In this thread, I describe a phenomenon I call feelgood planning.
Projects with poor cost-benefit ratios that are destined to fail or at least underwhelm, but which are promoted and implemented because they bring a feeling of hope to the surrounding community, and possibly because their proponents are in denial about the inevitable outcome. "At least they're doing something." Such projects include new subsidized infill housing in blighted urban prairie areas, pocket parks in rough neighborhoods, and seasonal banners.
My question: why do you think feelgood planning happens? Some thoughts:
1) The proponents are really in denial over the inevitable outcome of the project. A good definition of this kind of "denial" can be found on Wikipedia: "Denial is a defense mechanism in which a person is faced with a fact that is too painful to accept and rejects it instead, insisting that it is not true despite what may be overwhelming evidence."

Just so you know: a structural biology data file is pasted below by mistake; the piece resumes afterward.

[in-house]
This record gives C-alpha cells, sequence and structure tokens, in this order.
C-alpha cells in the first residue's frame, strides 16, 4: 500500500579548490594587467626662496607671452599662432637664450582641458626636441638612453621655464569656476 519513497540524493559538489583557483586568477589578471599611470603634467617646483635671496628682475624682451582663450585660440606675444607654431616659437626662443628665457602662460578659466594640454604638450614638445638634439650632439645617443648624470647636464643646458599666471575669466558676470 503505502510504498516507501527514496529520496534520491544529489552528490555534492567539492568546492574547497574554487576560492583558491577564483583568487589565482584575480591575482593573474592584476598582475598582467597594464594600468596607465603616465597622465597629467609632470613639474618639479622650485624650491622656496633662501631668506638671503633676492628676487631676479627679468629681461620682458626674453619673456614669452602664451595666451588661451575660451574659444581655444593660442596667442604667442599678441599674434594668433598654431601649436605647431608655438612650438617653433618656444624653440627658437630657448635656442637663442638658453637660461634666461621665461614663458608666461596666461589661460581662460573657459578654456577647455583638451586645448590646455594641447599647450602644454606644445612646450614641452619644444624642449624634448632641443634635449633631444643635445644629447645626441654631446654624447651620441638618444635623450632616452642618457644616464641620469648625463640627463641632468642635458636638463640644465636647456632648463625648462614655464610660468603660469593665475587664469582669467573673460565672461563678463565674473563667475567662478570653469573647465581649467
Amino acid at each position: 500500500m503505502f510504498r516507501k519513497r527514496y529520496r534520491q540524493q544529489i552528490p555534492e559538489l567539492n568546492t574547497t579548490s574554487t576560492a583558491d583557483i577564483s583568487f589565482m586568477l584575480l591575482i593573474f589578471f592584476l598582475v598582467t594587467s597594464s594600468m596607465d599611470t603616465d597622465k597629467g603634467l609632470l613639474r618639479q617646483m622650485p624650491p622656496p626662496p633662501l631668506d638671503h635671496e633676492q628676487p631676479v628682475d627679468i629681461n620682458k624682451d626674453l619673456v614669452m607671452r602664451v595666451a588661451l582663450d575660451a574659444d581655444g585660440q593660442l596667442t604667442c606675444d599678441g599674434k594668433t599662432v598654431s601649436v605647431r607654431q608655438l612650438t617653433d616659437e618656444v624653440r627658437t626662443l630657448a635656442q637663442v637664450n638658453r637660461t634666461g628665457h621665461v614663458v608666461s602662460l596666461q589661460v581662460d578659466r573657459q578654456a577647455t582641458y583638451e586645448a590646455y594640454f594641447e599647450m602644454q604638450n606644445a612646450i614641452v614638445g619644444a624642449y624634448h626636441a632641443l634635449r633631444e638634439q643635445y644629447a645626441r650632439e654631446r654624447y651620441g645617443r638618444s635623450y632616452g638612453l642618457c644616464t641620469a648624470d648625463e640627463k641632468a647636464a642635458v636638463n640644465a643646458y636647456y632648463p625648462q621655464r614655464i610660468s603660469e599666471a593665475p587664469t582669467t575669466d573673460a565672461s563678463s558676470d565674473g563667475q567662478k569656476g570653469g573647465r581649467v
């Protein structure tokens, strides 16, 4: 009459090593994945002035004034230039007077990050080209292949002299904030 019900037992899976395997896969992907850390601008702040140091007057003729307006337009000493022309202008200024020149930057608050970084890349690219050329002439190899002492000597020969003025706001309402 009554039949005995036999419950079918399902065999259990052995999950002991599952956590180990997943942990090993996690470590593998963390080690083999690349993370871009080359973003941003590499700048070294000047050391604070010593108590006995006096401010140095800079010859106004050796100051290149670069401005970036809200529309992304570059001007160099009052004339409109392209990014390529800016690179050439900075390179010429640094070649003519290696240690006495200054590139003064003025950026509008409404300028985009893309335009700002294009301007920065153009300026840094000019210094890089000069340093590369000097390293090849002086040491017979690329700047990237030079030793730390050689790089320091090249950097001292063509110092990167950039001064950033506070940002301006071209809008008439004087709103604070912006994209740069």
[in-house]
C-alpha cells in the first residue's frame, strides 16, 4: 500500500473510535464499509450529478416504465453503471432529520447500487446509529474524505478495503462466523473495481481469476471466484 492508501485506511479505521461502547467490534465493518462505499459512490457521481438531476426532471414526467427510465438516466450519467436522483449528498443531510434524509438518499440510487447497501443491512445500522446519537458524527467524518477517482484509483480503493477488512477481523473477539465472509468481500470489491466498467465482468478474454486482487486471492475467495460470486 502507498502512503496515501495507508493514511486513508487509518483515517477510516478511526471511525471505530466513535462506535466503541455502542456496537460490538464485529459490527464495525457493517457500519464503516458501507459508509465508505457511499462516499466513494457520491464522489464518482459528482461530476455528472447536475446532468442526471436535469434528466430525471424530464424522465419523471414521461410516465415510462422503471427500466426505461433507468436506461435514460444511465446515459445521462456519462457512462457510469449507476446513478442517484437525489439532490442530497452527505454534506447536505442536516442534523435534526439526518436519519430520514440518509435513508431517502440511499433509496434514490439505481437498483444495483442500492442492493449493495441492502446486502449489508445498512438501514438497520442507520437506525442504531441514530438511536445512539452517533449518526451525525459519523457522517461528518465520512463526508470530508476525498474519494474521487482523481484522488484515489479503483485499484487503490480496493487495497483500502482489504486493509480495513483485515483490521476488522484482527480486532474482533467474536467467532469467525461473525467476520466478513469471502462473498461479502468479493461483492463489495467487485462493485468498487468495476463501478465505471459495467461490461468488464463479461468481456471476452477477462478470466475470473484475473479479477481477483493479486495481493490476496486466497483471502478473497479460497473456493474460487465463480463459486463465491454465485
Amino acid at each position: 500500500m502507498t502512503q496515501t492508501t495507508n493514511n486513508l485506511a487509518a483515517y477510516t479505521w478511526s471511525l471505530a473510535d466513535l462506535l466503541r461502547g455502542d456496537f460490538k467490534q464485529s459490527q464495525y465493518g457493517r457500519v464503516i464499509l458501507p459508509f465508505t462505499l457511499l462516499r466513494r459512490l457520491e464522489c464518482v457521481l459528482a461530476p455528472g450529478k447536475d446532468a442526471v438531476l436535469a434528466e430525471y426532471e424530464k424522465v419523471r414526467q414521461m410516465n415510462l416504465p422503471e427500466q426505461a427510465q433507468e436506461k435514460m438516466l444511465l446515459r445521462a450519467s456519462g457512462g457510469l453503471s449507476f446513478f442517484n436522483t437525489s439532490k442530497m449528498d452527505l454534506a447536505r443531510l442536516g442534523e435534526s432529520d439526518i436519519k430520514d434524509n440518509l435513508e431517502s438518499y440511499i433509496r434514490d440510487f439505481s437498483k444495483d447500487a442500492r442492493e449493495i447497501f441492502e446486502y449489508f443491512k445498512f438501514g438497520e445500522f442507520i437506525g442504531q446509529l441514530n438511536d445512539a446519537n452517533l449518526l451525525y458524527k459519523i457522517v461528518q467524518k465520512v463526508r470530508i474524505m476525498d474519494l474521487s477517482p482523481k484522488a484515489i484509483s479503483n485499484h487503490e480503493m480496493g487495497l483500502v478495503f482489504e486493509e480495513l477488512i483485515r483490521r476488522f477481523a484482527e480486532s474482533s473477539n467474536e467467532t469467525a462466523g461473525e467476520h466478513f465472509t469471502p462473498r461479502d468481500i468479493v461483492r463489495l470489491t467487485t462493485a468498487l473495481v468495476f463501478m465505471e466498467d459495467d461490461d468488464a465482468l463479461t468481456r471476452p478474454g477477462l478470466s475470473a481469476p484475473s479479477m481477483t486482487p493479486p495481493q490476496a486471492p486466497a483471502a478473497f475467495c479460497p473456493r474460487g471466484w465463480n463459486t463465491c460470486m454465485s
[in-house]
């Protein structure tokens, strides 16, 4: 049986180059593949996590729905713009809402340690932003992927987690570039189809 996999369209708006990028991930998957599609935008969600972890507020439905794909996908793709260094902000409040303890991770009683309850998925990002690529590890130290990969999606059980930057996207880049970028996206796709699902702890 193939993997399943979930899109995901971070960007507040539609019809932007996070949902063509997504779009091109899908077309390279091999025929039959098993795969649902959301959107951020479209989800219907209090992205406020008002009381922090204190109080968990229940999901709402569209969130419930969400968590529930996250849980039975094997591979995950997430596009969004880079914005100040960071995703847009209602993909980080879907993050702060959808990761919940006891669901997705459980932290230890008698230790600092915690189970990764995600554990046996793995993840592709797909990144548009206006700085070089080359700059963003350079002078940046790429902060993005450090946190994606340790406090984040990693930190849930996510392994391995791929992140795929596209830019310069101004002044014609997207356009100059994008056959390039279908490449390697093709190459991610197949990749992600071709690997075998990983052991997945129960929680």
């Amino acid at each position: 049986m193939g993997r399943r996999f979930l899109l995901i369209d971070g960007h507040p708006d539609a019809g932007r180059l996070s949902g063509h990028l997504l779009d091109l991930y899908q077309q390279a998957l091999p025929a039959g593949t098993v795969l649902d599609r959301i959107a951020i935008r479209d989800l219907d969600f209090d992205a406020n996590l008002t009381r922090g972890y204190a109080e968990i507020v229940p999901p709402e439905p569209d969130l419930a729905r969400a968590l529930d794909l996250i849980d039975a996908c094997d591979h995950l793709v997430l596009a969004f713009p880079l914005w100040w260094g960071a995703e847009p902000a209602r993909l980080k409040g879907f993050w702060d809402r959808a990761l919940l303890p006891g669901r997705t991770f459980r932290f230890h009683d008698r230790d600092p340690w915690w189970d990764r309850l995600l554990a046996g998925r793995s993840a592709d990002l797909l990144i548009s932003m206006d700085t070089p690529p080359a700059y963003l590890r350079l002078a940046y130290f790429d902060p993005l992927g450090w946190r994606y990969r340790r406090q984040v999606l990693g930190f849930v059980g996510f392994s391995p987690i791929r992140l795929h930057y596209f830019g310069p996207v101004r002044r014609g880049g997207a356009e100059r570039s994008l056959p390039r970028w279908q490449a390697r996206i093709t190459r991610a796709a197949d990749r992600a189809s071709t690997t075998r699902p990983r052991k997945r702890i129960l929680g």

2) Proponents feel obligated to distribute funds and projects equally throughout the city, even for projects that will inevitably fail, because "it's only fair."
3) A variant of advocacy/equity planning: proponents favor such projects over those in stable or less questionable neighborhoods, because they really feel it will empower an underprivileged or powerless group. The project might be doomed to failure, but the affected group needs it more than other groups.
4) The proponents of such projects aren't planners, are naive about the economic realities of such projects, and really do believe that they will be successful.